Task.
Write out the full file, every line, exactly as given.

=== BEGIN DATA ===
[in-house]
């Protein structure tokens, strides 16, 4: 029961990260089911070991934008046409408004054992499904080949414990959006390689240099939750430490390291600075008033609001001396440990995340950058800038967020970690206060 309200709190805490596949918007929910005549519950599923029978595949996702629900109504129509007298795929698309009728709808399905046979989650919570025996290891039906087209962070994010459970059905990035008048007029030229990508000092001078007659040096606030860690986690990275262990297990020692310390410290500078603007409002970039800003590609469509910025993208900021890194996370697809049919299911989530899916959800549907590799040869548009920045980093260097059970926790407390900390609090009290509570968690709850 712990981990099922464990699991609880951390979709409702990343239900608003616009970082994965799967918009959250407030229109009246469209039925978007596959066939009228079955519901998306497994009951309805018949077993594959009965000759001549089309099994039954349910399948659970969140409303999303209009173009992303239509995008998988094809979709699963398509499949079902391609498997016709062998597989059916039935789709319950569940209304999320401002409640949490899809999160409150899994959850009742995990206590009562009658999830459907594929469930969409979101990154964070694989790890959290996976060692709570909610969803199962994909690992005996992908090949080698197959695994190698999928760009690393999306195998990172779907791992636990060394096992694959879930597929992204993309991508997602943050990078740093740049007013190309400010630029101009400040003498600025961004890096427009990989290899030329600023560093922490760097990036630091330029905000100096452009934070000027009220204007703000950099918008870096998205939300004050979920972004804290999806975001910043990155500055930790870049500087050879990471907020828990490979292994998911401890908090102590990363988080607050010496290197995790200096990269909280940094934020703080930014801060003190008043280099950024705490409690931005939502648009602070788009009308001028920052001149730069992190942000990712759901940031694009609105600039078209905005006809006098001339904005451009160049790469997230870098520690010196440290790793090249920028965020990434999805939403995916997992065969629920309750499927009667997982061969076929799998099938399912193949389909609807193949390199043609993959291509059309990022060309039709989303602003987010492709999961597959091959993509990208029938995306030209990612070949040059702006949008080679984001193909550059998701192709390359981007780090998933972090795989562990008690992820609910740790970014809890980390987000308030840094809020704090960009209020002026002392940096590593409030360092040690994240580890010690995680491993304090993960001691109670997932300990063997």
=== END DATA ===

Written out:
[in-house]
């Protein structure tokens, strides 16, 4: 029961990260089911070991934008046409408004054992499904080949414990959006390689240099939750430490390291600075008033609001001396440990995340950058800038967020970690206060 309200709190805490596949918007929910005549519950599923029978595949996702629900109504129509007298795929698309009728709808399905046979989650919570025996290891039906087209962070994010459970059905990035008048007029030229990508000092001078007659040096606030860690986690990275262990297990020692310390410290500078603007409002970039800003590609469509910025993208900021890194996370697809049919299911989530899916959800549907590799040869548009920045980093260097059970926790407390900390609090009290509570968690709850 712990981990099922464990699991609880951390979709409702990343239900608003616009970082994965799967918009959250407030229109009246469209039925978007596959066939009228079955519901998306497994009951309805018949077993594959009965000759001549089309099994039954349910399948659970969140409303999303209009173009992303239509995008998988094809979709699963398509499949079902391609498997016709062998597989059916039935789709319950569940209304999320401002409640949490899809999160409150899994959850009742995990206590009562009658999830459907594929469930969409979101990154964070694989790890959290996976060692709570909610969803199962994909690992005996992908090949080698197959695994190698999928760009690393999306195998990172779907791992636990060394096992694959879930597929992204993309991508997602943050990078740093740049007013190309400010630029101009400040003498600025961004890096427009990989290899030329600023560093922490760097990036630091330029905000100096452009934070000027009220204007703000950099918008870096998205939300004050979920972004804290999806975001910043990155500055930790870049500087050879990471907020828990490979292994998911401890908090102590990363988080607050010496290197995790200096990269909280940094934020703080930014801060003190008043280099950024705490409690931005939502648009602070788009009308001028920052001149730069992190942000990712759901940031694009609105600039078209905005006809006098001339904005451009160049790469997230870098520690010196440290790793090249920028965020990434999805939403995916997992065969629920309750499927009667997982061969076929799998099938399912193949389909609807193949390199043609993959291509059309990022060309039709989303602003987010492709999961597959091959993509990208029938995306030209990612070949040059702006949008080679984001193909550059998701192709390359981007780090998933972090795989562990008690992820609910740790970014809890980390987000308030840094809020704090960009209020002026002392940096590593409030360092040690994240580890010690995680491993304090993960001691109670997932300990063997």